Winter 2023

Our Knights & Distinguished Personalities
Doctor with a Mission

Taking up the challenge of running a not-for-profit historic hospital in Bahrain as a mission calling, Dr George Cheriyan has led from the front to rejuvenate the American Mission Hospital’s eco-system and to take the healthcare pioneer on a new futuristic path. His brainchild, the King Hamad American Mission Hospital, will set global standards in healthcare, says the visionary CEO in conversation with Sree Bhat

Private healthcare in the region received a huge shot in the arm in January with the inauguration of the King Hamad American Mission Hospital (KHAMH), a high-tech, patient-centric hospital.

The swanky, purpose-built 125-bed multi-specialty hospital comes from the bouquet of American Mission Hospital (AMH), an organisation with a legacy of 120 years in Bahrain and the Gulf region.

The hospital, inaugurated under the patronage of His Majesty King Hamad by His Royal Highness Prince Salman, Crown Prince and Prime Minister, is not only a new jewel in the crown of AMH, but is also a landmark in Bahrain’s healthcare history.

And it was truly a ‘crowning glory’ moment for Dr George Cheriyan, the Corporate Chief Executive Officer and Chief Medical Officer of AMH; the fulfilment of his decade-long dream and tireless efforts.

The visionary baby doctor (neonatal) has delivered a splendid masterpiece for Bahrain’s private healthcare, a facility that is of global standards.

A satisfied Dr Cheriyan says: “The new hospital is the culmination of a dream that started more than a decade ago and is a significant step in the new AMH’s journey towards providing global standards locally.

“The hospital stands here today only because of the support of His Majesty the King, HRH the Crown Prince and Prime Minister, and the government and its various agencies, who have helped make this a national project,” he says in gratitude.

There’s palpable excitement, contentment and assurance as Dr Cheriyan takes you through the events that led to the building of the hospital and his plans for the complex. “This is a futuristic smart hospital, that is technology-enabled to create a holistic healing environment that extends beyond the four walls of the hospital. KHAMH is built on the concept of the future of health with the idea of wellness and preservation of health.

“KHAMH is more than a hospital”, declares Dr Cheriyan. “It is a part of a larger healthcare eco-system that will attract worldwide talent which will contribute substantially to Bahrain’s overall healthcare strategy in the years to come.”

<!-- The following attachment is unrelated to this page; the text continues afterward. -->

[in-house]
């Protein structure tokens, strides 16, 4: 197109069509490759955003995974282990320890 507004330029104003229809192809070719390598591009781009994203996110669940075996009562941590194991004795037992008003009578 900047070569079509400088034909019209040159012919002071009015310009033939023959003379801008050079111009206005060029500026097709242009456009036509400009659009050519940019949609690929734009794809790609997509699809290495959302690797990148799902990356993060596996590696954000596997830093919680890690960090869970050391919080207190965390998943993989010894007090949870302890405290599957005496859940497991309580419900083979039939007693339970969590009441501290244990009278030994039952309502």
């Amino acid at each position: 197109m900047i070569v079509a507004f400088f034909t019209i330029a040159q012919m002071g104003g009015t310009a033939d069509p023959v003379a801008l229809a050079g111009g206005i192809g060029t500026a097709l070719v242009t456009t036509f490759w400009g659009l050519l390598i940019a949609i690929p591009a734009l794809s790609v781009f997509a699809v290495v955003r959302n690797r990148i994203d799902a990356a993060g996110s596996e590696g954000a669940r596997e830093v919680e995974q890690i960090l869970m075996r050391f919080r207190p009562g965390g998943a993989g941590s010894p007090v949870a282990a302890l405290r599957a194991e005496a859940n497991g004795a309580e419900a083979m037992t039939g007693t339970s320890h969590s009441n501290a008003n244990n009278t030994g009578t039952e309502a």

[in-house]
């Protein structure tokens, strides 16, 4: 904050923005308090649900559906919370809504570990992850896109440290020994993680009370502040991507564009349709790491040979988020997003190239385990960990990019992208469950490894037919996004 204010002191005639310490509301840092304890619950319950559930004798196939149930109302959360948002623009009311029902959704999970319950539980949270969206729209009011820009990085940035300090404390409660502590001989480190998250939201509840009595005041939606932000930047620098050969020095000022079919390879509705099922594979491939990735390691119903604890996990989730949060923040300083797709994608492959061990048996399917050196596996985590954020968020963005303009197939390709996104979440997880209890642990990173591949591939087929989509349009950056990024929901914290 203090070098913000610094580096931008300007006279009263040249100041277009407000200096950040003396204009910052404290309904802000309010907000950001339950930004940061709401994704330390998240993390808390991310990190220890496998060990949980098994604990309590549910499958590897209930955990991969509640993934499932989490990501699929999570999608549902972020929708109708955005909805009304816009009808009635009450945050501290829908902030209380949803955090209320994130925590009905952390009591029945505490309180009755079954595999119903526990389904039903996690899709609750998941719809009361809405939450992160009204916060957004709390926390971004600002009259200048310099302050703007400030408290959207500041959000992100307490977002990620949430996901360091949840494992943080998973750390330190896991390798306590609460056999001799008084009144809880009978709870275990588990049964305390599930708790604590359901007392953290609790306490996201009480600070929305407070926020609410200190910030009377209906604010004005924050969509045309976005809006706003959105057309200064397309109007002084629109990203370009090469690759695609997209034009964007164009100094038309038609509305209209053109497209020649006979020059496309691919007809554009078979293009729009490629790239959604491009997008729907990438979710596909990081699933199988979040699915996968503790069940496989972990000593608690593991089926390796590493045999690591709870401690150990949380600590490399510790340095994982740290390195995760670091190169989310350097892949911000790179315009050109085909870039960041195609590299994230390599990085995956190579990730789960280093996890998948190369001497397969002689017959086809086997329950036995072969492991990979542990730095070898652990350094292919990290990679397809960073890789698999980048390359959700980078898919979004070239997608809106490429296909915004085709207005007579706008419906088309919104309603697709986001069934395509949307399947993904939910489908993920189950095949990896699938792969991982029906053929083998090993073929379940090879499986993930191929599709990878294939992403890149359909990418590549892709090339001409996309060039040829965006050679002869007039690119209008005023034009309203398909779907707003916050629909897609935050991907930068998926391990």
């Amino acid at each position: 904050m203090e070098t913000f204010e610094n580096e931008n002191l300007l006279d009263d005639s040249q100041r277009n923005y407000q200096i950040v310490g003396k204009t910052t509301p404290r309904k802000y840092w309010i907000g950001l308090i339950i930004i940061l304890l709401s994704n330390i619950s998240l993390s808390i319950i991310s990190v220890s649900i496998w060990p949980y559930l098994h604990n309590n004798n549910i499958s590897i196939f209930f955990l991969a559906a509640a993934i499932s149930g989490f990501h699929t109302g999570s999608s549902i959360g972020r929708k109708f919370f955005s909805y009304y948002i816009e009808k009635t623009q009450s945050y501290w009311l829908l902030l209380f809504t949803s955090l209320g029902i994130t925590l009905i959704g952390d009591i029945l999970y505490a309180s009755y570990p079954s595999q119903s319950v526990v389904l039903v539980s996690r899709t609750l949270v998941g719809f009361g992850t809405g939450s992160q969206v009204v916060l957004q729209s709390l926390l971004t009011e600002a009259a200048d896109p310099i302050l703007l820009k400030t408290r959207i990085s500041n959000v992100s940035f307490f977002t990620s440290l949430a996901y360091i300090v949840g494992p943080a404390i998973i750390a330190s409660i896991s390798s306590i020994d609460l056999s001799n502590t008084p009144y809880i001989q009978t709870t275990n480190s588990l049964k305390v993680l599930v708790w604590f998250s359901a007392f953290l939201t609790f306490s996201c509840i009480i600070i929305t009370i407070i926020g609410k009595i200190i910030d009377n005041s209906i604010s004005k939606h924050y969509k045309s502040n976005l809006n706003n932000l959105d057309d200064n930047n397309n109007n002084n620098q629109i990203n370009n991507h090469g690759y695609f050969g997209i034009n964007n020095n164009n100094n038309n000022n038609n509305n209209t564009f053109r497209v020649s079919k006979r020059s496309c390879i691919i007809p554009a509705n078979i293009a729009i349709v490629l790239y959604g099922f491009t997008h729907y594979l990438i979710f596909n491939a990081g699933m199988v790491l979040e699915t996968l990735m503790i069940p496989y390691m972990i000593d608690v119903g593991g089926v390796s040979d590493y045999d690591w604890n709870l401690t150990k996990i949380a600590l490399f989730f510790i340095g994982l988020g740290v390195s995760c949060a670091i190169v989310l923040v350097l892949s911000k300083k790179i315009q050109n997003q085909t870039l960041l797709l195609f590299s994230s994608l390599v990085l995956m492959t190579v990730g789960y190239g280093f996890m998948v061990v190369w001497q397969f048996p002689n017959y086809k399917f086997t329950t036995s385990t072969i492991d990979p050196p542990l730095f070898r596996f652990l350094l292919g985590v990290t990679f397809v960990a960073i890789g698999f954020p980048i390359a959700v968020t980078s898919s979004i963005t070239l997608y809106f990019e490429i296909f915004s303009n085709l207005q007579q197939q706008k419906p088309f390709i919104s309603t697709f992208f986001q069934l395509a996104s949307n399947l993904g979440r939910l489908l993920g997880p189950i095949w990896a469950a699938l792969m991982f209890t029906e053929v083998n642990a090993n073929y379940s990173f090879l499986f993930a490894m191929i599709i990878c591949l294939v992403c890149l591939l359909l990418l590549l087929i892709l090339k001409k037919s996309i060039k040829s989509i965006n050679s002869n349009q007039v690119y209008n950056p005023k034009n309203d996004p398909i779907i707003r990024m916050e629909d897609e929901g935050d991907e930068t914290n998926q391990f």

One would call it providential that a boy born in the American Mission Hospital in Kuwait in 1954, would helm AMH Bahrain and take the hospital into a new era of healthcare almost six decades later.

Dr Cheriyan’s father was a finance executive at Kuwait Oil Company and mother a nurse at the AMH Kuwait. “I have very happy memories of growing up in an idyllic environment in Kuwait,” says Dr Cheriyan, who studied in the company school up to third grade.

At the age of eight, he was sent off to a boarding school in Ooty, India. “Though I was visiting India during holidays, it was a completely foreign country to me,” he says.

However, the boarding school experiment didn’t last long since he soon fell sick with hepatitis and was left in the care of his grandfather, himself a well-known physician who knew four different disciplines – Allopathy, Homeopathy, Ayurveda and Unani. He was a physician for the Travancore Cochin Royal family too. George continued his studies at the Infant Jesus School in Kollam and completed his high school there.

It was then time to decide on the professional course he would take. “Since I was good in maths, my father automatically thought I will go into engineering. However, I have my mother’s heart and grandpa’s genes that naturally took me to medicine. Also, communicating with people was my passion and in healthcare it’s a great asset to have.”

Dr Cheriyan graduated in medicine from the TD Medical College in Alappuzha (Alleppey) in 1977. He also found his life partner there, batch mate Dr Darley. After a year’s internship and some months of work at a mission hospital, the couple got married in 1978.

With a view to expanding his knowledge and horizon, together with Dr Darley, he went to the UK for post-graduate studies in pediatrics and worked at several major hospitals in London as part of his specialist training.

His sub-specialisation in Neonatology was done at the Hospital for Sick Children in Toronto with time also spent in Boston and Michigan. His two sons were born during this time, the first son in the UK and the second in Canada.

The skilled doctor now had quite a few job opportunities in hand. One of the most interesting ones was a three year research grant at the NIH in Washington DC. However, since kids were at school and his wife wanted to resume working, the young family’s interest overshadowed the ambitions of the doctor. He decided to return to the UK and join the National Health Service (NHS) as a Paediatric and Neonatal Consultant.